Review by Kenzie Helene
When I heard about XVI by Julia Karr, I was immediately entranced. Not only was it my favorite genre, dysptopia, but it also was a product from my favorite literary agent. I waited for months, ordering the book right after midnight when it came out earlier this year.
In retrospect, I spent too much time hyping myself up. It had been compared to The Hunger Games, so I was expecting a novel of high caliber. I found fault in the description on the back, telling readers that it was about a girl turning sixteen and being labeled as ready for sexual experience. I immediately felt scared for the main character. Was it dangerous to turn sixteen? Had the blurb been more specific that it was the year leading up to her sixteenth, or that it was the beginning of a series, I would have been much more prepared for reading the novel. While I regard XVI as a good book, I did not feel as if it held up to the pre-release excitement I had about it.
XVI is about Nina, a fifteen year old, who is afraid of turning sixteen. In the future presented, girls are forced to get a tattoo that labels them sexually mature and legal to partake in intercourse. Nina is part of the lower class and the only way to get out is through a program called FeLS. However, her mother has warned her that the program is corrupt and to never get involved. When Nina’s mother dies, hidden plots involving her start to arise, making Nina fretful about her safety and her upcoming birthday.
In my opinion, one of the main aspects a dystopic book has to contain is characters from the opposing side. This part is usually made better when those characters are close to the protagonist, creating hard decisions and altering choices for the plot. I had trouble figuring out what was really pressuring Nina, though, as her family and friends supported her choices. Normally, this would create a character who is self-assured and finds it easy to follow the path that she has chosen. Instead, Nina feels pressure from the media, which is shallow, but many sixteen year olds can relate to. Who wants to be labeled that they’re ready for sex whether or not they actually are? Her character is very determined to go against the ideas that the society is trying to encourage, but all of the people surrounding her are also going against them as well. Only one of her friends, Sandy, bought into the government’s view on sex that the media presented, and if there were more characters like Sandy, I would have felt more sympathetic towards Nina and her plight.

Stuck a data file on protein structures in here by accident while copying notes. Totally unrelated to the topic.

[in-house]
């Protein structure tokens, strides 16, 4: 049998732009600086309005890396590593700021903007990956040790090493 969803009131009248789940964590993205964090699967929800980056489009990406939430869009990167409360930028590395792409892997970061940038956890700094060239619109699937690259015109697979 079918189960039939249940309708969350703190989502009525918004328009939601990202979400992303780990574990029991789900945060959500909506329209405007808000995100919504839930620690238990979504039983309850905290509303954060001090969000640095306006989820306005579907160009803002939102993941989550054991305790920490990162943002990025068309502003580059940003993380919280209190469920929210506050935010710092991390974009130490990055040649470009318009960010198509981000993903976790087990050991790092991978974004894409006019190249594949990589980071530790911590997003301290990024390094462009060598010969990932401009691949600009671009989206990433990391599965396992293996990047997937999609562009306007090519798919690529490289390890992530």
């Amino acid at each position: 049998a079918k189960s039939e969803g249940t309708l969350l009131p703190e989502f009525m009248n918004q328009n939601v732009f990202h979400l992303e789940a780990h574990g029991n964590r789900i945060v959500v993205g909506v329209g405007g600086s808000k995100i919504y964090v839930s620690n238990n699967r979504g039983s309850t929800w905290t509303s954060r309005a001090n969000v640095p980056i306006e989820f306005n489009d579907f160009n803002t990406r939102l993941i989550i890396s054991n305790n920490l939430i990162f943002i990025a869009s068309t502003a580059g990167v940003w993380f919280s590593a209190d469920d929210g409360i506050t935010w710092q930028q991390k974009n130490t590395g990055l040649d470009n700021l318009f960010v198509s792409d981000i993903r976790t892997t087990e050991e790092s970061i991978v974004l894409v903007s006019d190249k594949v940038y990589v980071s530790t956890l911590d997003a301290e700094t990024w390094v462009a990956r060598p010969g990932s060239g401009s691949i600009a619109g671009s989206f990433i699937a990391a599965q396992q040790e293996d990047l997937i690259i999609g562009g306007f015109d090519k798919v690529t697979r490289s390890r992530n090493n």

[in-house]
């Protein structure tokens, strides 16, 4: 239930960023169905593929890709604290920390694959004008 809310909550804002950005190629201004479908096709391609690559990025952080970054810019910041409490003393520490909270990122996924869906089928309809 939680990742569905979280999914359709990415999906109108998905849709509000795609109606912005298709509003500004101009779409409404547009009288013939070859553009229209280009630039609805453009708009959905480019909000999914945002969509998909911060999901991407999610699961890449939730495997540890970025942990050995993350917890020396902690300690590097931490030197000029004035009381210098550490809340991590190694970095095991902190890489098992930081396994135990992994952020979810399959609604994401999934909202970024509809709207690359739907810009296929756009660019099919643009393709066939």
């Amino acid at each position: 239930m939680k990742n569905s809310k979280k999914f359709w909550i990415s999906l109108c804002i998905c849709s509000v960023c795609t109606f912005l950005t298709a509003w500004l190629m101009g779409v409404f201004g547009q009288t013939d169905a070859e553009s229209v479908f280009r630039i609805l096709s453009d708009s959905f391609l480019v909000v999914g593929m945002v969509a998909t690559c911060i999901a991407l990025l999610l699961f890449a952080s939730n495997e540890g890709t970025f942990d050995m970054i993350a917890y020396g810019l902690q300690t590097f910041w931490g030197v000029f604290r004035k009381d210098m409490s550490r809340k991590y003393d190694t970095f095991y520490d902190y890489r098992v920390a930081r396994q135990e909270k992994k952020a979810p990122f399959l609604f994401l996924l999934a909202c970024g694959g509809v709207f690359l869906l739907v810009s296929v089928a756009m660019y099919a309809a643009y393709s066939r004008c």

XVI brings up the current issue with the media influencing young girls to have sex, like they do in the novel. Only, the book came across like it was written with the moral in mind, instead of written with the great plot in mind and allowed the moral to come through that way, so it didn’t seem forced.
There were a few plot points intended for the reader to connect with Nina that fell a little flat, especially with Julia’s great writing. Since I felt Nina’s character was written so strongly, her lackluster reactions were uncharacteristic and needed just a pinch of more feeling to get the reader to hang onto every word.
The novel also heavily revolved around Nina turning sixteen, but she did not have her birthday until the very end of the book. This annoyed me as a reader. A lot of the major plot developments were also hit upon briefly early on, but forgotten about until needed later on. XVI reads more like an extended background needed for a sequel, one that could hopefully have a faster pace and get the reader more involved with Nina's life now that she is sixteen. XVI put all of these interesting questions and plot leads out there, but barely solved any of them by the end of the book.
Julia’s writing was easy to read. The simplicity of it made it easy to sit and get into the book without having to go through and try to figure out what awkward sentences were trying to say. Even if it wasn't at a plot point, the language kept the novel paced well, encouraging the reader to keep turning the page.
The first person narrative made it easy to like Nina, and her personality came through on every page. Her tone seemed almost conversational and her thoughts were relatable to me and a lot of teenagers out there. She is a determined female character and very strong, but has enough personality flaws to be realistic. Every girl worries about sex, and when they’ll be ready to have it. Being marked as ready is, frankly, annoying. I, and Nina, refuse to let anyone tell me when I am ready to do something or not. Sex is a personal decision, and I applaud Julia for commenting on such a tough topic to teenage girls. As her first book, she definitely created a new, different dystopian world. With this book, she set herself up perfectly to create a stunning second novel that I am excited to read.
The problems I faced did not ruin the book entirely, but just made it underwhelming, when the intriguing idea behind XVI could have been made into something completely new and different. I still believe that Truth, the sequel, will take the leads that XVI has provided and create something great with them. Despite the flaws in this book, I still want to know how Nina's life turns out for her sixteenth year. I still wonder about her and her boyfriend. No book that makes you wonder is a bad book.
All of that being said, I appreciated the novel as a whole. I read it in one sitting and it was not painful to do so, which is rare. I know, though, that the sequel will show more of the great potential that Julia has as a writer.